Obama didn't propose these plans because he thought they could pass. He knew very well they couldn't. But he also knew that they were popular, and easy things for him and other Democrats to campaign on. People love to hear that the president wants to spend money to give them jobs in tough economic times, to make the rich pay their fair shares, to help their young kids get to pre-K without paying exorbitant tuition.
That's why Obama made doomed proposals. So why is Trump doing it? These plans are hardly crowd-pleasers. Sure, he ran on the border wall, and defending veterans. But slashing Medicaid? He explicitly promised not to do that. Cutting the Agriculture Department? That's a slap in the face to pro-Trump states like Iowa with large farm industries. Slashing medical research? That's something it's easy for patient groups to mobilize on, with very little to no political upside for Trump.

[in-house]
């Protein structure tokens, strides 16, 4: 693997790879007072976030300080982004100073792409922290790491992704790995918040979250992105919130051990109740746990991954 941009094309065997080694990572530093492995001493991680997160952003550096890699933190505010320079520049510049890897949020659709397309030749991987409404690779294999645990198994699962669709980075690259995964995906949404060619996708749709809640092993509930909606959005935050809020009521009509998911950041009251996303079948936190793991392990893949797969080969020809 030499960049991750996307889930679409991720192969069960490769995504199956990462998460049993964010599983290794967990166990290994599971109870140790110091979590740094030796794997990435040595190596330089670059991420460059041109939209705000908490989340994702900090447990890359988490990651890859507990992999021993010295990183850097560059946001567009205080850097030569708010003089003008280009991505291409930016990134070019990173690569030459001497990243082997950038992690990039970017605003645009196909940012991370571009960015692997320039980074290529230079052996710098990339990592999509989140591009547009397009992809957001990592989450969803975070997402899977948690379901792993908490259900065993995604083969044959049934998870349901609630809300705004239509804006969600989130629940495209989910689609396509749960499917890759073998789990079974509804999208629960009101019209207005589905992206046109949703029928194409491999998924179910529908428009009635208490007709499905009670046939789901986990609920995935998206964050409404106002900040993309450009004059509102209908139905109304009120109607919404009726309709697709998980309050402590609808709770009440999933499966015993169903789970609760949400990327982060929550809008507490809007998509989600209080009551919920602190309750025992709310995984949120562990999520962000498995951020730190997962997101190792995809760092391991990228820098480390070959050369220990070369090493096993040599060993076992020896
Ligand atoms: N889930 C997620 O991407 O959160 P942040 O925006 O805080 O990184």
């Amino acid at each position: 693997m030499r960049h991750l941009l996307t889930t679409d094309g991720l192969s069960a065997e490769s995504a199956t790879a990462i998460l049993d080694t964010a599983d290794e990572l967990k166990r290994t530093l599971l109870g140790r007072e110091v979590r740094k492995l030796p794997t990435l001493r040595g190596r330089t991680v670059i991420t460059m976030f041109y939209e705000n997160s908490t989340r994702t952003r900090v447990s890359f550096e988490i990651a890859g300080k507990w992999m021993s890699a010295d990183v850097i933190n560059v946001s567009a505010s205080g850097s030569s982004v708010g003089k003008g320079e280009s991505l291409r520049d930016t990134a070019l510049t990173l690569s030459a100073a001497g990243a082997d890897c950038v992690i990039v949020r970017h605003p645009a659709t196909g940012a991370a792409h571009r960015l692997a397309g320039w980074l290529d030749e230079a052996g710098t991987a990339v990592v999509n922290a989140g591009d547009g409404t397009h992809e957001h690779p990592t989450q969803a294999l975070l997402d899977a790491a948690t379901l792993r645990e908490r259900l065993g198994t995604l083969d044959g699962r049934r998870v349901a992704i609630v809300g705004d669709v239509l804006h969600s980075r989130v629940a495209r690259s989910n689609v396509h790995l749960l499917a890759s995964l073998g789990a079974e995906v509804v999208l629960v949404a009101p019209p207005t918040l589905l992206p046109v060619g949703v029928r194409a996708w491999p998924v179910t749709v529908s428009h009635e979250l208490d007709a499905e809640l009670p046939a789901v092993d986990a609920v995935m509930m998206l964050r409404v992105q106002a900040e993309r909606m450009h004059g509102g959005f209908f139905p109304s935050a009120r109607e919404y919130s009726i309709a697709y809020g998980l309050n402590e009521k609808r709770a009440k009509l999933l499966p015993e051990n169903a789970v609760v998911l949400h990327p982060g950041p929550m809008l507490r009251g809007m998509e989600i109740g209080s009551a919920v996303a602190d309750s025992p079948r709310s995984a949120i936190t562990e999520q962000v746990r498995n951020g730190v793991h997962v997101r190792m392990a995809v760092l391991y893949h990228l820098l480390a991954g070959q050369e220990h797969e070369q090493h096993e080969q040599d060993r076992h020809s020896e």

The best explanation I can see is that Mick Mulvaney, Trump's budget director, is a true believer, a Tea Party type genuinely motivated by an urge to slash federal spending. That's his prerogative, and there's no indication Trump himself is interested enough to force Mulvaney to change course. But if Trump just keeps allowing the conservative hardliners on his team to define his budget policy, he'll be giving his political opponents easy material to campaign on without getting anything in return.
Commentary by Dylan Matthews, senior correspondent at Vox. Follow her on Twitter @dylanmatt.
For more insight from CNBC contributors, follow @CNBCopinion on Twitter.